Informed, engaged communities for health

Search
Generic filters
Filter by Categories
Aged care
Budgets
Federal Budget 2023-2024
Federal Budget October 2022
Federal Budget 2022-23
Federal Budget 2021-22
Budget2020Health
Federal Budget 2020-21
Federal Budget 2019-20
Climate and health
Climate emergency
Heatwaves
#CoveringClimateNow
#HealthyCOP27
#HealthyCOP26
COVID collection
Long COVID
COVID-19
COVIDwrap
COVID SNAPS
#JusticeCOVID
Caring for the Frontline
COVIDglobalMHseries
Croakey Conference News Service
#16nrhc
#GreenHealthForum22
#Heal2022
#ICEM22
#NAISA22
#NNF2022
#RANZCP2022
#RethinkAddiction
#RTP22
Choosing Wisely National Meeting 2022
Equally Well 2022 Symposium
GiantSteps22
Croakey Professional Services
NHLF series
#KidneyCareTogether
ACSQHC series
ACSQHC series 2022
ACSQHC series 2021
ACSQHC series 2020
ACSQHC series 2019
CATSINaM 25 Years
Croakey projects
The Health Wrap
ICYMI
@WePublicHealth
@WePublicHealth2023
#CroakeyVOICES
#SpeakingOurMinds
Croakey longreads
#CroakeyREAD
CroakeyEXPLORE
#PHAAThinkTank 2022
Summer reading 2022-2023
CroakeyGO
#CroakeyGO #NavigatingHealth
#GamblingHarms
#HeatwaveHealth
Mapping CroakeyGo
Determinants of health
Environmental determinants of health
Social determinants of health
Discrimination
Racism
Justice and policing
Poverty
Newstart/JobSeeker
Education
Housing
Internet access
Justice Reinvestment
Social policy
Commercial determinants of health
Alcohol
Digital platforms
Food and beverages
Sugar tax
Tobacco
Vaping
Plain packaging
Gambling
Pharmaceutical industry
Arms industry
Disasters and extreme weather events
Disasters
Extreme weather events
Bushfires
Bushfire-emergency 2019-2020
Floods 2023
Floods 2022
Floods 2021
Floods 2011
Donor-funded journalism
Donor-funded journalism – 2023
Donor-funded journalism – 2022
Donor-funded journalism – 2021
Donor-funded journalism – 2020
Elections
#NSWvotesHealth2023
Victorian election 2022
Federal Election 2022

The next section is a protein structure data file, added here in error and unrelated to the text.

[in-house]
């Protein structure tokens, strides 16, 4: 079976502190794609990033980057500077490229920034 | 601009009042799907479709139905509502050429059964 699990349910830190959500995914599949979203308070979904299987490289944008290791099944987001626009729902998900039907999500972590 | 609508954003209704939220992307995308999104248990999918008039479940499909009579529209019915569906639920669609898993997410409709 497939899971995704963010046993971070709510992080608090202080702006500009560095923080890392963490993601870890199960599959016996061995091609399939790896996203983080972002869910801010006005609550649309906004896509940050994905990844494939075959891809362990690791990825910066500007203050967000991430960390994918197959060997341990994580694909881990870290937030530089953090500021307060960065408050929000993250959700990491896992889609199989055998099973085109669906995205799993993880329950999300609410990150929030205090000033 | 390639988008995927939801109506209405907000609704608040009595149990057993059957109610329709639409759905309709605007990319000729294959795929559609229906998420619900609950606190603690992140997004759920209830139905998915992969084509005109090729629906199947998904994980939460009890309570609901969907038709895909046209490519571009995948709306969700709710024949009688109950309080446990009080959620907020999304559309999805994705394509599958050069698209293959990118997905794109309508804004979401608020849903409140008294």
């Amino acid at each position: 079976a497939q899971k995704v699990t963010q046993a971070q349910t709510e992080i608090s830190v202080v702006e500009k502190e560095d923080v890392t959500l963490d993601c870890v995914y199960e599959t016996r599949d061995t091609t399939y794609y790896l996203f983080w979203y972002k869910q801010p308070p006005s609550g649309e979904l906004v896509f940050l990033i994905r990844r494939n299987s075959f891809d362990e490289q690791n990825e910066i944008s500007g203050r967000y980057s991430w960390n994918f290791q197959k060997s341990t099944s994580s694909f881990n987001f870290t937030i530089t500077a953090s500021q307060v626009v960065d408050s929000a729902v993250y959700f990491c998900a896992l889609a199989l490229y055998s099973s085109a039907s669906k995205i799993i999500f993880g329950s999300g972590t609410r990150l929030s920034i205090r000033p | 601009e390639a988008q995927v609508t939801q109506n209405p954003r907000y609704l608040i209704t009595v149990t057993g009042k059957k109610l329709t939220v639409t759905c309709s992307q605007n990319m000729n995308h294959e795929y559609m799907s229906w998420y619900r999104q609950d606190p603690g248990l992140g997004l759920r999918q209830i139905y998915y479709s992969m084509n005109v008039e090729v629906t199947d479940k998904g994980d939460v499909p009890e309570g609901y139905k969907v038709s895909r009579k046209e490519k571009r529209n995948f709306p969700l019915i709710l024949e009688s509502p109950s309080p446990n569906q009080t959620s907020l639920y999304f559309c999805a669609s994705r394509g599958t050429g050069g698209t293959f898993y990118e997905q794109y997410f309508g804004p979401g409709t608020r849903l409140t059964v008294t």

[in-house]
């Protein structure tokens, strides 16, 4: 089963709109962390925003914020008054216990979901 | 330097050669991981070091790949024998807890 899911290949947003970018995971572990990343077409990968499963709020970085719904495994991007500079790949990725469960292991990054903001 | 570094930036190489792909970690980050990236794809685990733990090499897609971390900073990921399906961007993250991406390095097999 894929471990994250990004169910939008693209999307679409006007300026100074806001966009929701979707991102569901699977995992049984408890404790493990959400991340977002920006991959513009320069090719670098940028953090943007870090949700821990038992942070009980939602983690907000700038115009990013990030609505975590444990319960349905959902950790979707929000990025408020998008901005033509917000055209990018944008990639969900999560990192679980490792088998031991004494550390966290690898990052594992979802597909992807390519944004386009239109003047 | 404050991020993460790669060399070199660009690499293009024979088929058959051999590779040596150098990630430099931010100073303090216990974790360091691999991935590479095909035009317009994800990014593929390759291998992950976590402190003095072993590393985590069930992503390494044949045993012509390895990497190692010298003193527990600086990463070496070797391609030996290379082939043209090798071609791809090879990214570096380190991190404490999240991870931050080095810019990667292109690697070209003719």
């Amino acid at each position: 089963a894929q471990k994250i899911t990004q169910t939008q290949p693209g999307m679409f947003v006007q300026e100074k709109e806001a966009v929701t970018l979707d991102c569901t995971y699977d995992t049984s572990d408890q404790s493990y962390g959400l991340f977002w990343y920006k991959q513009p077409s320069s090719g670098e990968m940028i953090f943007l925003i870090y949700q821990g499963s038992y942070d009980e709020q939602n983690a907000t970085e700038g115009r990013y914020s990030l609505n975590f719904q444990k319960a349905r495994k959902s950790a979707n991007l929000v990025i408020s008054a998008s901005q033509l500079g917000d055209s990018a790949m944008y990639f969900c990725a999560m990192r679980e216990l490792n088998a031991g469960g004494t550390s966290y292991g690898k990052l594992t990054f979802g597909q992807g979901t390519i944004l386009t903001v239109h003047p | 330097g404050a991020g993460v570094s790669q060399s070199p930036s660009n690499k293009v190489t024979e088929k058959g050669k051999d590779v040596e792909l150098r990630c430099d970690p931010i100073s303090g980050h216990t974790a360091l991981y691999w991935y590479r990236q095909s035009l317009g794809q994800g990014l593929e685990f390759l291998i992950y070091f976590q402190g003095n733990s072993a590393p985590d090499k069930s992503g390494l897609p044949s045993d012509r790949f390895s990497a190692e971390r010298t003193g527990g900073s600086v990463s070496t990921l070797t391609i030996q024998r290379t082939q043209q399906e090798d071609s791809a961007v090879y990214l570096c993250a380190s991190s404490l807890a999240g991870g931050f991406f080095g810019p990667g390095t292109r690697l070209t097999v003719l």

The Election Wrap 2022
#QldVotesHealth
SA election 2022
WA election 2021
Tasmanian election 2021
First Nations
Indigenous health
Uluru Statement
The Voice
Community controlled sector
Cultural determinants of health
Cultural safety
Social and emotional wellbeing
Indigenous education
Lowitja Institute
NT Intervention
WA community closures
Acknowledgement
#CTG10
#NTRC
#RCIADIC30Years
General health matters
Consumer health matters
Cancer
Cardiovascular disease
Chronic conditions
Non communicable diseases
Diabetes
Oral health
Disabilities
Fetal Alcohol Spectrum Disorders (FASD)
Genetics
Medical marijuana
Mental health
Suicide
Trauma
LGBTQIA+
HIV/AIDS
Women's health
HRT
Abortion
Men's health
Youth health
Child health
Pregnancy and childbirth
Organ transplants
Pain
Sexual health
Infectious diseases
Influenza
Mpox
Swine flu
Death and dying
Euthanasia
Global health matters
Global health
WHO
Conflict and war
Asylum seeker and refugee health
#WorldInTurmoil
Ebola
NHS
Health policy and systems
Health reform
Workforce matters
Health financing and costs
Health regulation
Strengthening Medicare Taskforce 2022
Co-design
TGA
Royal Commissions
National Commission of Audit 2014
National Health Performance Authority
Pharmaceutical Benefits Scheme
Private health insurance
Healthcare
Primary healthcare
Social prescribing
Rural and remote health
General practice
International medical graduates
Primary Health Networks
NDIS
Nursing and midwifery
Australian Medical Association
Allied healthcare
Pharmacy
Paramedics
Pathology
Naturopathy
Hospitals